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Near-triploid B lymphoblastic leukemia with Burkitt-like morphology

Zhaodong Xu and Melanie Beaulieu Bergeron

A 61-year-old woman presented with pancytopenia, hemoglobin 100 g/L, neutrophils 0.77 × 109/L, and platelets 50 × 109/L. Blood film showed a leukoerythroblastic picture with cytoplasmic vacuolated blasts. Marrow aspirate was dry tap, but touch preparations of the biopsy demonstrated sheets of blasts with Burkitt-like morphology including basophilic cytoplasm, variable numbers of nucleoli, and cytoplasmic vacuolations (panel A; original magnification ×100; oil immersion). Flow immunophenotyping of the peripheral blood showed 13% blasts, which were CD19+/CD10+/Tdt+/CD22+/HLADR+/partial CD20+, but were negative for CD45/CD34. Biopsy was hypercellular with blasts having irregular nuclear-contour (panel B; original magnification ×40; hematoxylin and eosin stain). Immunohistochemistry illustrated the blasts were CD19+/CD10+/partial CD20+/CD79+/PAX5+/BCL6+/Tdt+/Ki-67+ (>90%)/P53+/C-MYC+ (60% to 70%; panel C; original magnification ×40; C-MYC stain). These findings were consistent with B acute lymphoblastic leukemia (B-ALL). Chromosome analysis showed near-triploidy with 66 chromosomes (panel D), confirmed by fluorescence in situ hybridization studies to be present in 14% of cells. The patient was treated with a hyper–cyclophosphamide, vincristine, doxorubicin, and dexamethasone regimen but died with relapse 11 months after initial diagnosis.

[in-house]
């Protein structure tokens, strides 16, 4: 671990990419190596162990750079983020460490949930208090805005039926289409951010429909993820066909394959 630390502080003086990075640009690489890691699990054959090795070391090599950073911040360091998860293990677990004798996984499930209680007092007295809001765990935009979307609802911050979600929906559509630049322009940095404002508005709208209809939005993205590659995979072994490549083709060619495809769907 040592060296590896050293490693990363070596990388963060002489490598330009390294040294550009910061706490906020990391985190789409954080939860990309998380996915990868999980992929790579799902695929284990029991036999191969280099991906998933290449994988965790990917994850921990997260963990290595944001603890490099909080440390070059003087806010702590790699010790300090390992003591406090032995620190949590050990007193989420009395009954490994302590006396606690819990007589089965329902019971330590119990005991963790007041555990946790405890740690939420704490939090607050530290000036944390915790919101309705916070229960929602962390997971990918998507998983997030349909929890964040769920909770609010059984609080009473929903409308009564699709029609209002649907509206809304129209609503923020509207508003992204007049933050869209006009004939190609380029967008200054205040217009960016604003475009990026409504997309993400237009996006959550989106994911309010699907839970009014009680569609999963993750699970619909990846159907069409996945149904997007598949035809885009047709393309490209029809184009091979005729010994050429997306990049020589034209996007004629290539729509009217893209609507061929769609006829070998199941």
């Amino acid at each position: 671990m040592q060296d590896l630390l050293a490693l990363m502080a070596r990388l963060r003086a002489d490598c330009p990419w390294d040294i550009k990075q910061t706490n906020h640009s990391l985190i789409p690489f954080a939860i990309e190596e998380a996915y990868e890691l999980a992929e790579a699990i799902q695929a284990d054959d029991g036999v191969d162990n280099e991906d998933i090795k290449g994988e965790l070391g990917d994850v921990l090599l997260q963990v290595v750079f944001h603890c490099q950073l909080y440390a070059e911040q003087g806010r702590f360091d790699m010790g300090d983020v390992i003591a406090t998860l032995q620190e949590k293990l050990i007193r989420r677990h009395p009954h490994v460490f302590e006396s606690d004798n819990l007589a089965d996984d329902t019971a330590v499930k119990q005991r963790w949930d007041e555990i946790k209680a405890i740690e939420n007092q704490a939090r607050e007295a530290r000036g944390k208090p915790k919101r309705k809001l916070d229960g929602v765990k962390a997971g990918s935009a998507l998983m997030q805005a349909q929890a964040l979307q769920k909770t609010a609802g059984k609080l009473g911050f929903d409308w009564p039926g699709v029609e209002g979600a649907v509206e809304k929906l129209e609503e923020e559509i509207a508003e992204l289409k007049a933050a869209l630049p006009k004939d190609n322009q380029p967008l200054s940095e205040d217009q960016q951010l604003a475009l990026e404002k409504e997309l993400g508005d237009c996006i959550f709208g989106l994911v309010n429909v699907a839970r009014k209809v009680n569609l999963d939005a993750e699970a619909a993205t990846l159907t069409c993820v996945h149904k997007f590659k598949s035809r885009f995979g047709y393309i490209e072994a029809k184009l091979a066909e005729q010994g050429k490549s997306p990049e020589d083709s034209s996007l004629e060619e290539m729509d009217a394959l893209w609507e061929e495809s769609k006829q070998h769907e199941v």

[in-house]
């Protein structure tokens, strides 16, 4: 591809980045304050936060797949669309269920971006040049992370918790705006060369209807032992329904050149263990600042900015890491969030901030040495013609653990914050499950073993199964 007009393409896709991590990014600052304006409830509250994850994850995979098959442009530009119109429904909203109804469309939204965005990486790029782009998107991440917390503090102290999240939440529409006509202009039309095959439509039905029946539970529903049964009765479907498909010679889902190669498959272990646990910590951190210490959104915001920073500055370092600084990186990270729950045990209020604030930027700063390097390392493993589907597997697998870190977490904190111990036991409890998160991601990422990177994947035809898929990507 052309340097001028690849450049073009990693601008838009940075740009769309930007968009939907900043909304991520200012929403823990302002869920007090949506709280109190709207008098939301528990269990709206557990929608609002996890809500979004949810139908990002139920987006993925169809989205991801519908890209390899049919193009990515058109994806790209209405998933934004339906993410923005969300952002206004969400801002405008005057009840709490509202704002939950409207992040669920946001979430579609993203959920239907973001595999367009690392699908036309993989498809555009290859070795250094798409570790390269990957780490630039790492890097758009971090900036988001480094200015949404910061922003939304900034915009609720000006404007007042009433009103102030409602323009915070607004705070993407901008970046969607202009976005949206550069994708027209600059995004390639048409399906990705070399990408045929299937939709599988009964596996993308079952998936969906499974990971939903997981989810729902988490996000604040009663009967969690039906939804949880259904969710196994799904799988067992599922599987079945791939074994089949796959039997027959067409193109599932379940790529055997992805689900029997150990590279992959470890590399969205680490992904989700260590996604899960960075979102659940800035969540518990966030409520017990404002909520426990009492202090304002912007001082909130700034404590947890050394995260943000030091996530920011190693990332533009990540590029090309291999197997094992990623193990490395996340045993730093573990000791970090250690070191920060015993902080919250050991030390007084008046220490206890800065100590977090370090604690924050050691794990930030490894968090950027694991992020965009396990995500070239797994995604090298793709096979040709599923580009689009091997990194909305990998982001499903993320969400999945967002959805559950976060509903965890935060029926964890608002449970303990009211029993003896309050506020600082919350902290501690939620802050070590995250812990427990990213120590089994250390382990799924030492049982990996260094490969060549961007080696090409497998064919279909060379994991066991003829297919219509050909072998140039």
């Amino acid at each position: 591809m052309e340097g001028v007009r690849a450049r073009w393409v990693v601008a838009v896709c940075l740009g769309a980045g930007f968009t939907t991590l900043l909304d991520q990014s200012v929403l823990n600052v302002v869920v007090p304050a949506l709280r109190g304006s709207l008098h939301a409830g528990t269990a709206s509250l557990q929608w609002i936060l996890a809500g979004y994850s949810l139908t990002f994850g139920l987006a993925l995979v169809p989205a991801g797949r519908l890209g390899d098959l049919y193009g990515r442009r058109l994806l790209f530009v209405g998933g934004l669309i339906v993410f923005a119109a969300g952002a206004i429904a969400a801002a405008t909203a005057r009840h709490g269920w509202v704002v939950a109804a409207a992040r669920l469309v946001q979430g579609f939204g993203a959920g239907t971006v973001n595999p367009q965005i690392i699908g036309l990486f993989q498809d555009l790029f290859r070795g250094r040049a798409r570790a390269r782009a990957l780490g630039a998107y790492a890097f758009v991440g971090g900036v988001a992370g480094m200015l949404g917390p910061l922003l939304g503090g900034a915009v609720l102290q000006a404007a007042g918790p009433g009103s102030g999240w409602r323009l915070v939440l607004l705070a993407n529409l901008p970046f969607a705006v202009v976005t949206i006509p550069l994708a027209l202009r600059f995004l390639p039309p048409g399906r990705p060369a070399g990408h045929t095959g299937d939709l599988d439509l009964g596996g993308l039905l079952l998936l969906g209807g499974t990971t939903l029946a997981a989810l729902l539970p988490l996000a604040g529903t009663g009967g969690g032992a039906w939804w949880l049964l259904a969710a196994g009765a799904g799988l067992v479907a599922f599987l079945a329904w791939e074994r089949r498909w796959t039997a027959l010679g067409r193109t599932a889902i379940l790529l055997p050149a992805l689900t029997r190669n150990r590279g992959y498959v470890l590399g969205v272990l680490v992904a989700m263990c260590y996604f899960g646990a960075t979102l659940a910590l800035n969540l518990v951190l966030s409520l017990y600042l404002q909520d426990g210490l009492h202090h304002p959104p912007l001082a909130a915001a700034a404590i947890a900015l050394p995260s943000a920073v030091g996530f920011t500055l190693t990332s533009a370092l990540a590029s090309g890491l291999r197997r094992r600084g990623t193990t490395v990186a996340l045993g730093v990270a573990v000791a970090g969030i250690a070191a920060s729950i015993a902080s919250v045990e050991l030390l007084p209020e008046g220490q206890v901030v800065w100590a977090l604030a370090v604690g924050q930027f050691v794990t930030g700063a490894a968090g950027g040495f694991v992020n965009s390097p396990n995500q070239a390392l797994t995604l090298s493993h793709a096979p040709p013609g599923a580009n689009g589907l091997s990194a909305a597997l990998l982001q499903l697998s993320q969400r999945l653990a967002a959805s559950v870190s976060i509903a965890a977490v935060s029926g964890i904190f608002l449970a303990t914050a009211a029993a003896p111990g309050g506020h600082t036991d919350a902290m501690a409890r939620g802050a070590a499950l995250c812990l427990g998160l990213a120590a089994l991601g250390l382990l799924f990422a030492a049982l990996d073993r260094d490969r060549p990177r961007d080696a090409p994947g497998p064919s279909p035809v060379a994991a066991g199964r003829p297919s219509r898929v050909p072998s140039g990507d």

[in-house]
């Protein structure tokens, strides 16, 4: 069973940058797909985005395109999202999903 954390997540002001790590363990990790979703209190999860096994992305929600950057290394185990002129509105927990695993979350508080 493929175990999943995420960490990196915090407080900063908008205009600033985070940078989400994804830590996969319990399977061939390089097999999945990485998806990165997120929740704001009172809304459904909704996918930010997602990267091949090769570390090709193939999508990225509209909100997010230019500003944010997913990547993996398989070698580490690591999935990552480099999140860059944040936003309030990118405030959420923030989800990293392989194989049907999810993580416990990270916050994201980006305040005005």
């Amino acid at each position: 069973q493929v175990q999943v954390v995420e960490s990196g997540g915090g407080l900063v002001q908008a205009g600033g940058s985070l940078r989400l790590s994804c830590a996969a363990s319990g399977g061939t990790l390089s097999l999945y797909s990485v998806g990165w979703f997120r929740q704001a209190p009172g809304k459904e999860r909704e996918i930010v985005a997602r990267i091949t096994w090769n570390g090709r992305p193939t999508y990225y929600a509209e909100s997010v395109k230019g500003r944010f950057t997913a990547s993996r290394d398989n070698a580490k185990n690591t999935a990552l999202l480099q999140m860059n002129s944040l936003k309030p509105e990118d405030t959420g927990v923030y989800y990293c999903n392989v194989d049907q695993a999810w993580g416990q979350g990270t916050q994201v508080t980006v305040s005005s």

Near-triploidy is a rare chromosomal abnormality in adult B-ALL with a 93% TP53 mutation rate, thought to arise from doubling of a masked hypodiploid clone. It has been suggested that near-triploidy, with or without a hypodipoid clone, should be included in the B-ALL with hypodiploidy with poor prognosis and should not be confused with B-ALL with hyperdiploidy (>50 and usually <66 chromosomes) with favorable prognosis.

Footnotes

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